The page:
Pure cellulose is available in different forms in the market with very different mechanical and pharmaceutical properties. The difference between various forms of cellulose is related to the shape, size and degree of crystallinity of their particles (fibrous or agglomerated). Microcrystalline cellulose (MCC) is the most known cellulose which extensively used in pharmaceutical industries. MC grades are multifunctional pharmaceutical excipients which can be used as compressibility enhancer, binder in wet and dry granulation processes, thickener and viscosity builder in liquid dosage forms and free-flowing agents in solid dosage forms. Mechanical properties of MCC grades are greatly influenced by their particle size and degree of crystallization. In recent years the new grades of MCC are prepared with improved pharmaceutical characteristics such as silisified MC (SMCC) and second generation MCC grades or MCC type I (MCC-II). These grades are prepared by co- processing of cellulose with other substances such as colloidal silicon dioxide or by special chemical procedures. Other types of available pure cellulose are powdered cellulose (PC) and low crystallinity powdered cellulose (LCPC).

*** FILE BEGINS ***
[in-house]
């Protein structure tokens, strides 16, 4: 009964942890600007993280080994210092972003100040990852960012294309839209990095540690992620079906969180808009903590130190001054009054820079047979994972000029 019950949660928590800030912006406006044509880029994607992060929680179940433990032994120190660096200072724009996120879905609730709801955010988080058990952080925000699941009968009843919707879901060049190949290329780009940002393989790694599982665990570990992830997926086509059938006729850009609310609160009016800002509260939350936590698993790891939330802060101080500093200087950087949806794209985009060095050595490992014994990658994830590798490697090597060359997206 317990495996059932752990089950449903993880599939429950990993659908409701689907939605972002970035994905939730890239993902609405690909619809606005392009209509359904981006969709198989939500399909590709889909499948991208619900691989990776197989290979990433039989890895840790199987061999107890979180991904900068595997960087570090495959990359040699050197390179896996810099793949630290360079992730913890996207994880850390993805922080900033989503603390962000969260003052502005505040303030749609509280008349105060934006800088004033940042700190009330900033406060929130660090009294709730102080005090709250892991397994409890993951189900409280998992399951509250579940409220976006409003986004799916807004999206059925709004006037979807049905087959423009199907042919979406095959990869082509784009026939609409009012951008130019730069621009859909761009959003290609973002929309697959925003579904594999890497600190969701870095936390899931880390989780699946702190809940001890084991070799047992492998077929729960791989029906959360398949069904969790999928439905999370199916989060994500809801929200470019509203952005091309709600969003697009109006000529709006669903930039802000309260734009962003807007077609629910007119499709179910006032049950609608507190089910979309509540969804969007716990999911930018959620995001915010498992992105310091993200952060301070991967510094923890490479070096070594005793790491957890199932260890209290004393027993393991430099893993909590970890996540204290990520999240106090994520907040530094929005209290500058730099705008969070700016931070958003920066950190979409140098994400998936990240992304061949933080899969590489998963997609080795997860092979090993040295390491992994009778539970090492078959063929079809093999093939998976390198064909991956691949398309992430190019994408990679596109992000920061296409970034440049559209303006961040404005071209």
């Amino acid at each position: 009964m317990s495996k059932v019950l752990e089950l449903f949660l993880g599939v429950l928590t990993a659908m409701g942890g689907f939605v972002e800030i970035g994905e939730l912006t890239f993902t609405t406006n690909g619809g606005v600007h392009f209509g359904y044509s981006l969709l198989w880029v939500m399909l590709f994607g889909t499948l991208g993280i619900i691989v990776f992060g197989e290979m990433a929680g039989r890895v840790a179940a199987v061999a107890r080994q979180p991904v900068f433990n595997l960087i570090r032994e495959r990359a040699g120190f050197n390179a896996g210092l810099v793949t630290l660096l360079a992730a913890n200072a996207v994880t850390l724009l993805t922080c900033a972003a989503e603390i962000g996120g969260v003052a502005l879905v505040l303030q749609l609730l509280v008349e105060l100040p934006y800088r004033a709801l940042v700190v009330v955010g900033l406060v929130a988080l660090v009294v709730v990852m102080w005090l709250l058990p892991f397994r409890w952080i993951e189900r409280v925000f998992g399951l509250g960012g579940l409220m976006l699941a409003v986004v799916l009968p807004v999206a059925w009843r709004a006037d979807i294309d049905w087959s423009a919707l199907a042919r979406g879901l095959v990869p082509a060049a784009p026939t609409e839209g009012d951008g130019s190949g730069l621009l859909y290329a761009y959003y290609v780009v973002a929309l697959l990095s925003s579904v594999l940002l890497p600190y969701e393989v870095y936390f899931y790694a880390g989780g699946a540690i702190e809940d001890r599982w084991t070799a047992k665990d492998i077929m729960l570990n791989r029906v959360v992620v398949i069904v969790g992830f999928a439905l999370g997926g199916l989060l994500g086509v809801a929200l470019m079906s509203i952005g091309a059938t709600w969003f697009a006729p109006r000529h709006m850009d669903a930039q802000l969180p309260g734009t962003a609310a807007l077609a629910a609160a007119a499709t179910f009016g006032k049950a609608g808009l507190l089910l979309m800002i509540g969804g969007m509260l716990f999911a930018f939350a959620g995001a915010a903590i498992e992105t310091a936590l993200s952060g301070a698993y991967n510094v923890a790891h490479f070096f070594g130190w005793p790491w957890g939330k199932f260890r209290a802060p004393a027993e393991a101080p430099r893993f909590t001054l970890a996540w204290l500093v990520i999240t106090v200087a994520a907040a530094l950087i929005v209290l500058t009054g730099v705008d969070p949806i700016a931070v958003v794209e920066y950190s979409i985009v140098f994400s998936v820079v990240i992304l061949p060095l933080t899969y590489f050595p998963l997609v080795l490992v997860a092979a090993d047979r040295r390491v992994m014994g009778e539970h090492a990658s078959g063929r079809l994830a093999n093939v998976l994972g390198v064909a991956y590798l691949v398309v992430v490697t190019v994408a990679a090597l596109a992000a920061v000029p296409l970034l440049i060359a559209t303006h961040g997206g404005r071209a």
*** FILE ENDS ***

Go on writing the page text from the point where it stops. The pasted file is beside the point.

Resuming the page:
Regenerated cellulose is one of the other forms of processed cellulose which produced by chemical processing on natural cellulose. In the first step, cellulose dissolves in alkali and carbon disulfide to make a solution called "viscose". Viscose reconverted to cellulose by passing through a bath of dilute sulfuric acid and sodium sulphate. Reconverted cellulose passed through several more baths for sulfur removing, bleaching and adding a plasticizer (glycerin) to form a transparent film called cellophane. Cellophane has several applications in pharmaceutical packaging due to its suitable characteristics such as good compatibility, durability, transparency and elasticity.

Cellulose ether derivatives